On the other hand, if the worrisome percentage is normally zero, then each time it rises above zero it represents a definite change in the situation: you used to have everything covered, and now you have something uncovered. This signifies a clear call to action: the code that is now being left uncovered needs to be examined, and dealt with.

By dealing with uncovered code as soon as it gets introduced, you bring the worrisome percentage back to zero, thus achieving two things:

  • You ensure that next time the worrisome percentage becomes non-zero, it will represent a new call to action.
  • You never find yourself in the unpleasant situation of re-examining code that has been examined before; so, the examination does not feel like a dreary chore.

The conventional understanding of how to deal with uncovered code is to write a test for it, and that is why achieving 100% code coverage is regarded as onerous; however, there exist alternatives that are much easier. For any given piece of uncovered code, you have three options:

  • Option #1: Write a test for the code.

    This is of course the highest quality option, but it does not always represent the best value for your money, and it is not even always possible. You only need to do it if the code is important enough to warrant testing, and you can only do it if the code is in fact testable. If you write a test, you can still minimize the effort of doing so, by utilizing certain techniques that I talk about in other posts, such as michael.gr - Audit Testing, michael.gr - Testing with Fakes instead of Mocks, and michael.gr - Incremental Integration Testing.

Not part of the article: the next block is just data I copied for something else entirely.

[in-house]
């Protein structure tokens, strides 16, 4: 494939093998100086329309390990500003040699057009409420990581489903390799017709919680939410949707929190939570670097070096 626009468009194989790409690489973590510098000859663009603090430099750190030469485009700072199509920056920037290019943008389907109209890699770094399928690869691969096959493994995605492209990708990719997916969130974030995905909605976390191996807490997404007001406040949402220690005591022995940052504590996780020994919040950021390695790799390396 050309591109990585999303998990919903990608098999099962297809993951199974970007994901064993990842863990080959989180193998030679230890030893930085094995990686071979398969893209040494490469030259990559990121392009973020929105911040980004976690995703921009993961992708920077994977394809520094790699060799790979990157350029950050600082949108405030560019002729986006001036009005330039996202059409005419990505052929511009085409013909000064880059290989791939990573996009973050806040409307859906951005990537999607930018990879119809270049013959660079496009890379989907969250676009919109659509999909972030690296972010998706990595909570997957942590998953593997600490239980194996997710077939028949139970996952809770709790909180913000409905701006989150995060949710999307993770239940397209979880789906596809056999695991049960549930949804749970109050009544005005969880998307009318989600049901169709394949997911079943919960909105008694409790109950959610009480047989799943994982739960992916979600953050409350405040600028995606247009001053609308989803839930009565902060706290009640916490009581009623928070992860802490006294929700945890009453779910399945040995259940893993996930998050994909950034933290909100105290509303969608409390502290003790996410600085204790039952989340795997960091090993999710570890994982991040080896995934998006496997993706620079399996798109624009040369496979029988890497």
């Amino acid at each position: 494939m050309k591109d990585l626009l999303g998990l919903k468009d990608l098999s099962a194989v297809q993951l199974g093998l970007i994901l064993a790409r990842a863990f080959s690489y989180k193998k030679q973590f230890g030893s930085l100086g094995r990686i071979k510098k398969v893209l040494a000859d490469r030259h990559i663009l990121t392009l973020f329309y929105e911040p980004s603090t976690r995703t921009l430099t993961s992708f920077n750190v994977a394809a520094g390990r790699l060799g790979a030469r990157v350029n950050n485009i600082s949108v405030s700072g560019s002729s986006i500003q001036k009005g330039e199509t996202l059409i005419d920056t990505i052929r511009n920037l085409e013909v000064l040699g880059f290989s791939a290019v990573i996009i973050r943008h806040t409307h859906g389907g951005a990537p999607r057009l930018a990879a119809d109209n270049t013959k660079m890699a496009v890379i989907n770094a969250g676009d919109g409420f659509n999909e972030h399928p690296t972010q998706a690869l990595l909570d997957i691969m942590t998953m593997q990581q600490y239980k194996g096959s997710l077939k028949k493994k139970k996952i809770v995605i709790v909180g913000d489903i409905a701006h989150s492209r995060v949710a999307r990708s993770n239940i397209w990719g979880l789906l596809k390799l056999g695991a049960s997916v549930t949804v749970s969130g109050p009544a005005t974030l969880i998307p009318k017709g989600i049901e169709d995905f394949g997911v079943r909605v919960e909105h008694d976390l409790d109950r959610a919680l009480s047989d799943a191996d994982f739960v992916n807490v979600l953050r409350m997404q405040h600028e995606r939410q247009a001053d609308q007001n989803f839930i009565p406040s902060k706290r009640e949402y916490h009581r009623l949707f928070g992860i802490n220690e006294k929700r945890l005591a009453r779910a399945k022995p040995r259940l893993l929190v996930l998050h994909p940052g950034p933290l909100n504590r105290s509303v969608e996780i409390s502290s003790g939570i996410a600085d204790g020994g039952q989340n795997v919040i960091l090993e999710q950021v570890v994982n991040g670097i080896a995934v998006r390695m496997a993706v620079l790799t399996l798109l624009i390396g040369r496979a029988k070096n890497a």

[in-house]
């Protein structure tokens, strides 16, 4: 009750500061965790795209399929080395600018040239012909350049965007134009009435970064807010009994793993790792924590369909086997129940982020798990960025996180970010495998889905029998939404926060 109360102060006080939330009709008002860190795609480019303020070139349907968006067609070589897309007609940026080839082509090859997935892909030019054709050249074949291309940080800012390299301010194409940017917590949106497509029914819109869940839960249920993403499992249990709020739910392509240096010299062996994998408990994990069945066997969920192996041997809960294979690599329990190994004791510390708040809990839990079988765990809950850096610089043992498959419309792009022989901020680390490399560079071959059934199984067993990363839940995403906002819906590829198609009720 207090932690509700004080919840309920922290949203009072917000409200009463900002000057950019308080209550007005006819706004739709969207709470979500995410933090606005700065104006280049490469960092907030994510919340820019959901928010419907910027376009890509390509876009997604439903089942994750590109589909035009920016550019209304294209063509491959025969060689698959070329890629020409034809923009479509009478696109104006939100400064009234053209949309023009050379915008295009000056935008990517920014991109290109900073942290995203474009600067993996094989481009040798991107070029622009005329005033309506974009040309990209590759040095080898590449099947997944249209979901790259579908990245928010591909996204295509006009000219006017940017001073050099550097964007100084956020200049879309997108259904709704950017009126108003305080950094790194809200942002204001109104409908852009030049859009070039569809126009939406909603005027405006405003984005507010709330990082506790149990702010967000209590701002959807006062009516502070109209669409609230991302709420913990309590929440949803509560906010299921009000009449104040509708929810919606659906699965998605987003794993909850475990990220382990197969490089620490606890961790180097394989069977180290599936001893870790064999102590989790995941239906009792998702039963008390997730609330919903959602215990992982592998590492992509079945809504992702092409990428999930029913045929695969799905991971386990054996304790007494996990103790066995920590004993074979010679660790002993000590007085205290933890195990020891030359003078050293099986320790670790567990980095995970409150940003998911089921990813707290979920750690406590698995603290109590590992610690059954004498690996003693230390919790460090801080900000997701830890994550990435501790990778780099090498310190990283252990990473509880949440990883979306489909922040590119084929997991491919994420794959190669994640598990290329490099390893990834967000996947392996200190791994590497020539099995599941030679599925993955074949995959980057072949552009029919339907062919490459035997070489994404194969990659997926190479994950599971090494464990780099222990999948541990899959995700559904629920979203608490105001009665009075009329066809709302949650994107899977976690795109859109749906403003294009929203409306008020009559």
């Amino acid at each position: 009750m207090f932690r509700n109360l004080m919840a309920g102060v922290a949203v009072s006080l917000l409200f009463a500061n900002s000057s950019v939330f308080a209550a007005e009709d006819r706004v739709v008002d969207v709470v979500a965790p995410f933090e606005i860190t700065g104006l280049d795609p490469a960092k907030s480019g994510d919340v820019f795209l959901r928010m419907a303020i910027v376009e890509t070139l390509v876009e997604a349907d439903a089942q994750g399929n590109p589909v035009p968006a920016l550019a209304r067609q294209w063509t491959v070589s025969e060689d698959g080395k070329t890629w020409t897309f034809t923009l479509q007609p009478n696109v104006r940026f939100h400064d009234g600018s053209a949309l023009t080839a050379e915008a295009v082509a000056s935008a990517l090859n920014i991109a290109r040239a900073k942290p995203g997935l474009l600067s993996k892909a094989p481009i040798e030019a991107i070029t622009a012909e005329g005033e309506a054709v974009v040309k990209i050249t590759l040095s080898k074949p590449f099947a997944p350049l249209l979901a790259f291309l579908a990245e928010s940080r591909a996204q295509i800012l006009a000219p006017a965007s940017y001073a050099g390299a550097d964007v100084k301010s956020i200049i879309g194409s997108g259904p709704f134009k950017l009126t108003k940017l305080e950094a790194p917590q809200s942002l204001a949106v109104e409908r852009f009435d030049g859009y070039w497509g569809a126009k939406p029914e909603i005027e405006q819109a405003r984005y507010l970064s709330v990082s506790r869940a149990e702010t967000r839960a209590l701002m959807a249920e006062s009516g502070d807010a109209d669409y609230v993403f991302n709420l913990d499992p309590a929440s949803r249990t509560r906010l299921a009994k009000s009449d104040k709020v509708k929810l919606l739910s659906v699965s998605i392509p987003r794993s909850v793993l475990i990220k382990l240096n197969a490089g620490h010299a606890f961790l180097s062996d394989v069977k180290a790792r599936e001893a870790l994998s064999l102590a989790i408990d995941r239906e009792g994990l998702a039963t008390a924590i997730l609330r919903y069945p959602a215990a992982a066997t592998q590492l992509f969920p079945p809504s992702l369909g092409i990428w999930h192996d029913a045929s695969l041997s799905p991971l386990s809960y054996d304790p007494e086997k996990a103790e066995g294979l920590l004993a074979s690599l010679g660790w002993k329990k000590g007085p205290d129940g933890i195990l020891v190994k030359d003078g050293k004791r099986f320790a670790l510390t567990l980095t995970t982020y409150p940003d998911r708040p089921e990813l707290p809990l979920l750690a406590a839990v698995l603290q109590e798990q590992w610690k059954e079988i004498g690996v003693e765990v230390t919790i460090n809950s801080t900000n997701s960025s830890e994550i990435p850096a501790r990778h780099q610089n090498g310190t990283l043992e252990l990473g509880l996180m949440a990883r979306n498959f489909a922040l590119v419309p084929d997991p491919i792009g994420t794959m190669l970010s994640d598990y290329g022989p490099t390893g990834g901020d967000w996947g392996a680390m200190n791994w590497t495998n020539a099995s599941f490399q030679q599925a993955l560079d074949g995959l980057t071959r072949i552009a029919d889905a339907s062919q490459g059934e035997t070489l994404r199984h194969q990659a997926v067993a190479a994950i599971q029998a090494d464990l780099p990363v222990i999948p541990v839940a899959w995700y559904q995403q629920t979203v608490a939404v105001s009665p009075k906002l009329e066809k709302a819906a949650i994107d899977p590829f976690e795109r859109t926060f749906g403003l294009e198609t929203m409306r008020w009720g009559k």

• Option #2: Exclude the code from code coverage.

    Code that is not testable, or not important enough to warrant testing, can be moved into a separate module which does not participate in coverage analysis. Alternatively, if your code coverage analysis tool supports it, you may be able to exclude individual methods without having to move them to another module. In the DotNet world, this can be accomplished by marking a method with the `ExcludeFromCodeCoverage` attribute, found in the `System.Diagnostics.CodeAnalysis` namespace. In the Java world, IntelliJ IDEA offers a setting for specifying what annotation we want to use for marking methods to be excluded from code coverage, so you can use any annotation you like. (See michael.gr - IntelliJ IDEA can now exclude methods from code coverage.) Various different code coverage analyzers support additional ways of excluding code from coverage.

  • Option #3: Artificially cover the code.

    With the previous two options you should be able to bring the worrisome percentage down to a very small number, like 1 or 2 percent. What remains is code which should really be excluded from coverage, but it cannot, due to limitations in available tooling: although code coverage analyzers generally allow excluding entire functions from coverage analysis, they generally do not offer any means of excluding individual lines of code, such as the unreachable `default` clause of some `switch` statement. You can try moving that line into a separate function, and excluding that function, but you cannot exclude the call to that function, so the problem remains.

    The solution in these cases is to cause the uncovered code to be invoked during testing, not in order to test it, but simply in order to have it covered. This might sound like cheating, but it is not, because the stated objective was not to test the code, it was to exclude it from coverage. You would have excluded that line from coverage if the tooling supported doing so, but since it does not, the next best thing, (and the only option you are left with,) is to artificially include it in the code coverage.

Here is a (hopefully exhaustive) list of all the different reasons due to which code might be left uncovered, and what to do in each case:

  1. The code should really be covered, but you forgot to write tests for it, or you have plans to write tests in the future.

    Go with Option #1: write tests for it. Not in the future, now.

  2. The code is not used and there is no plan to use it.